As others have stated, money issues get all tangled up with other issues. It took a lot of talking to get my husband to understand that for me, keeping broken crap forever and jury-rigging every repair made me crazy and anxious because it's what my parents did. (As a teenager the bathroom sink had only cold water because the hot water pipe had issues and so my mom just turned it off at the source rather than pay a plumber.) There's a weird crazy-making logic to the "we can get by with/we must always save" arguments that tend to make one feel profligate. But you're not being extravagant, so there's no reason not to stand up for things you want. And in the long run, it will be better for your relationship to sort out the feelings behind the money.

  • cayenne says:

    It's interesting to me that my mind went right past all the solutions and straight to "wow, that's dad!", because the husband sounds a lot like my father.

    My dad had Obsessive-Compulsive Personality Disorder (now he has Pick's Disease, but that's a whole 'nuther ball of string), and throughout my life showed some characteristics that seem very similar to those of LK's husband:

    - Strong work ethic
    - Order-driven; liked systems, processes & lists, and wanted others to follow them
    - Inflexibly high standards for himself and others, and could be quite judgemental
    - Highly parsimonious, and preoccupied with worry about money needs in the future
    - Hoarding behaviours (the crap my mum & I found when we cleaned out the basement before selling the house was unbelievable; I will never forget the broken purple toilet seat)
    - Stubborn as all hell and could be tactless with it

    He was fairly self-aware and was able to mask a lot of his behaviours, so he wasn't diagnosed for a long time. He rejected therapy, but accepted anti-depressant and anti-anxiety meds when it was made clear to him his actions were negatively affecting his family and social relationships.

    In addition to some of the very constructive negotiation tactics Sars and other TNers have advised, I'd also suggest KL have a chat with Hubs' doctor and see if s/he has any recommendations for an assessment for OCPD and possible treatment.

    Along with Wikipedia, some info on OCPD is here (including how it differs from OCD):

    Good luck!!

  • Megan says:

    I've said to him, more than once, "Why do you always get the final say in this family?"!

    This would infuriate me. I would froth at the mouth and use bad language. People have all sorts of root-level assumptions in their decision-making, and it sounds like "frugality is good" is deep in his. That is fine, but if it isn't explicitly agreed on between the two of you, that doesn't get to be the deciding principle in joint decisions. That's as unfair as acting unilaterally on the assumption that "credit card debt is irrelevant". If there's disagreement, you have to expose those and both agree on how to go forward.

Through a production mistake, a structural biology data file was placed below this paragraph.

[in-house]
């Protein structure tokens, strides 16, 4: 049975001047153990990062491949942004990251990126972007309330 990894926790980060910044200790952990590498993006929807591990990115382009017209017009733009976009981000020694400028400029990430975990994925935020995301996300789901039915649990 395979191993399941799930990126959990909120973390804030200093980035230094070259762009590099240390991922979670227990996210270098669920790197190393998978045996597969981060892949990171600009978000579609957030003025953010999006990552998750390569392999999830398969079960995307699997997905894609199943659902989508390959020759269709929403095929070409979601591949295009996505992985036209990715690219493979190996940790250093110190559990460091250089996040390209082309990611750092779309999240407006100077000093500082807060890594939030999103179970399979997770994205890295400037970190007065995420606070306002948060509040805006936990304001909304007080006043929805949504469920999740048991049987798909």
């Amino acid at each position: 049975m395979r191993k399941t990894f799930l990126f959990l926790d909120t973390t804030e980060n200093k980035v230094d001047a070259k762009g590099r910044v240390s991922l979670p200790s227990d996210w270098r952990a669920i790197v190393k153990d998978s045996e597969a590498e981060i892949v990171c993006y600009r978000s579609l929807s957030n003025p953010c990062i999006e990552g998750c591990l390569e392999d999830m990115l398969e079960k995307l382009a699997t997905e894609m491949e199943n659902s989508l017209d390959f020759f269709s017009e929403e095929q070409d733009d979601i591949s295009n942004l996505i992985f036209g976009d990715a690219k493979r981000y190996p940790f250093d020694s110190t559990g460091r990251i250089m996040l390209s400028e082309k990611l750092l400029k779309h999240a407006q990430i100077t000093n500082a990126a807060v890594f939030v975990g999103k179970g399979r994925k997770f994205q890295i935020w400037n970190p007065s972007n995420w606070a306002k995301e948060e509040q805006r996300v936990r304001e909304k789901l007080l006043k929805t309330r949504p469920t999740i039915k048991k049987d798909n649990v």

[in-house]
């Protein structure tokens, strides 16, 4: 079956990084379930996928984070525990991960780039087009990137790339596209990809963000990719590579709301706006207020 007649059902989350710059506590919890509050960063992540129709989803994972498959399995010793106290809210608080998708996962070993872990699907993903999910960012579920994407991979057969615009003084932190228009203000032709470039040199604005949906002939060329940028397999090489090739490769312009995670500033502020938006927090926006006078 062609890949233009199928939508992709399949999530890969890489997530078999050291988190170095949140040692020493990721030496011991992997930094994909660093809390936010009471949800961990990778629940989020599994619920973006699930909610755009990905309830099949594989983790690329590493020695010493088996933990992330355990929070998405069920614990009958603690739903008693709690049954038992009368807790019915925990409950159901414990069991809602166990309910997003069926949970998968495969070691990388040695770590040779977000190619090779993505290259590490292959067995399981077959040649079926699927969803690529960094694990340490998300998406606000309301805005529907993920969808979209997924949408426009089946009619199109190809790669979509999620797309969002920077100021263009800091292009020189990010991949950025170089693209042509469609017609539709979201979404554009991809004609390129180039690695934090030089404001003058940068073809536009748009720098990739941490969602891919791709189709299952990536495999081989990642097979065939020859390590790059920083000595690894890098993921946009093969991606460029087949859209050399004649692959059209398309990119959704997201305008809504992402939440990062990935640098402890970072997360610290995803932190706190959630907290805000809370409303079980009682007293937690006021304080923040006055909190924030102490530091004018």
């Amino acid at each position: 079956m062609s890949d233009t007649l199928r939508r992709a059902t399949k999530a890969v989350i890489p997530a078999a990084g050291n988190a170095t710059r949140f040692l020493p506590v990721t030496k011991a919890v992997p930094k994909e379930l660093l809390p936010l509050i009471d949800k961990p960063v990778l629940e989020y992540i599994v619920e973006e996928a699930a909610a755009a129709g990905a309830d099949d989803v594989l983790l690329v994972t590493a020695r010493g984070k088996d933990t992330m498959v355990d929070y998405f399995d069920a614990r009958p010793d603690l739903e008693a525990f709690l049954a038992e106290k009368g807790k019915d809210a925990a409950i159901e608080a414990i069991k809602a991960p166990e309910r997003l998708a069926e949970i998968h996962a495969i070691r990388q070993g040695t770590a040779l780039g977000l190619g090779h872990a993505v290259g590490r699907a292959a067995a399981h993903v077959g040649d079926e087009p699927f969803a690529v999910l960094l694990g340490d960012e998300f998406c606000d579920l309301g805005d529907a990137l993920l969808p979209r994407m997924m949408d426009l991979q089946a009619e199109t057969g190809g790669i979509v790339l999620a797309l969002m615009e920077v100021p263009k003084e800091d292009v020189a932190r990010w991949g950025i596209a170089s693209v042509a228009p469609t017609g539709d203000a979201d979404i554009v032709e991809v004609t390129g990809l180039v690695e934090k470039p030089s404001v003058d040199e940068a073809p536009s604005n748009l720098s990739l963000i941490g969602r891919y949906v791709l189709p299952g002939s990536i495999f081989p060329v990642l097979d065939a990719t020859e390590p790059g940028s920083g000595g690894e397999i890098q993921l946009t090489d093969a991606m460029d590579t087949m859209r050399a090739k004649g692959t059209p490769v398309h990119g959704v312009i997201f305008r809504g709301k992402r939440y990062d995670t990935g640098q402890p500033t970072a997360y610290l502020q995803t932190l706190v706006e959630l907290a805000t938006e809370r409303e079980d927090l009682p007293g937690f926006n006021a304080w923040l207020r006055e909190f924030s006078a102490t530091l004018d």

I'd hire a professional (mediator, counselor, financial planner, whatever) early as I could, because I truly believe that difficult discussions take more than layperson skills.

    In the meantime, I'll just sympathize with the grumbly conversations in your head. I'd be having them too.

  • Megan says:

    I don't mean to imply that you have a root level belief that credit card debt is irrelevant. I was trying to give an equal and opposite example.

  • ferretrick says:

    Another person chiming in with separate accounts. It would eliminate SO MUCH of your arguments and resentment. It's what my husband and I do-we each have X amount we contribute each week to cover utilities, food, pet expenses, and entertainment, and in addition we each put 1/2 the mortgage payment in as well. Then the rest of our money goes in our own personal accounts to pay our personal bills-we have no joint credit cards, we each have a personal one. I have a student loan; he has a car loan. We each pay our own gas and car expenses. Major purchases outside normal expenses we put extra in the joint account, and it's a mutual decision. It's rare for us to fight about money.

    You both work, so there's no reason you shouldn't each keep a portion of your own income to yourself. Then, when it's something that would be a joint purchase, you can decided for yourself what's the dollar amount line where it's worth the arguments to use joint money, or just buy it yourself. Surely a microwave falls on the just pay for it yourself side of that equation. Why don't you just buy your own computer that's yours, not the family's, out of your own money? Then, he doesn't have a say so. Go through your list, and see how many items you could check off using this strategy, and think about how many fewer arguments you might have. (And-if you are not having so many arguments over the little items, when the big ones come up, the arguments probably won't be as bad).

  • Jane says:

    I'm totally agreeing on the yours mine and ours plan, but want to suggest exploring the finances with a longer view, too.

    You have a financial advisor, which I have mixed feelings about (it's one thing to pay a fee-only advisor, but most advisors take money from your assets to do stuff you could do yourself), and I'm especially hoping that that's not because all those investments are in taxable accounts.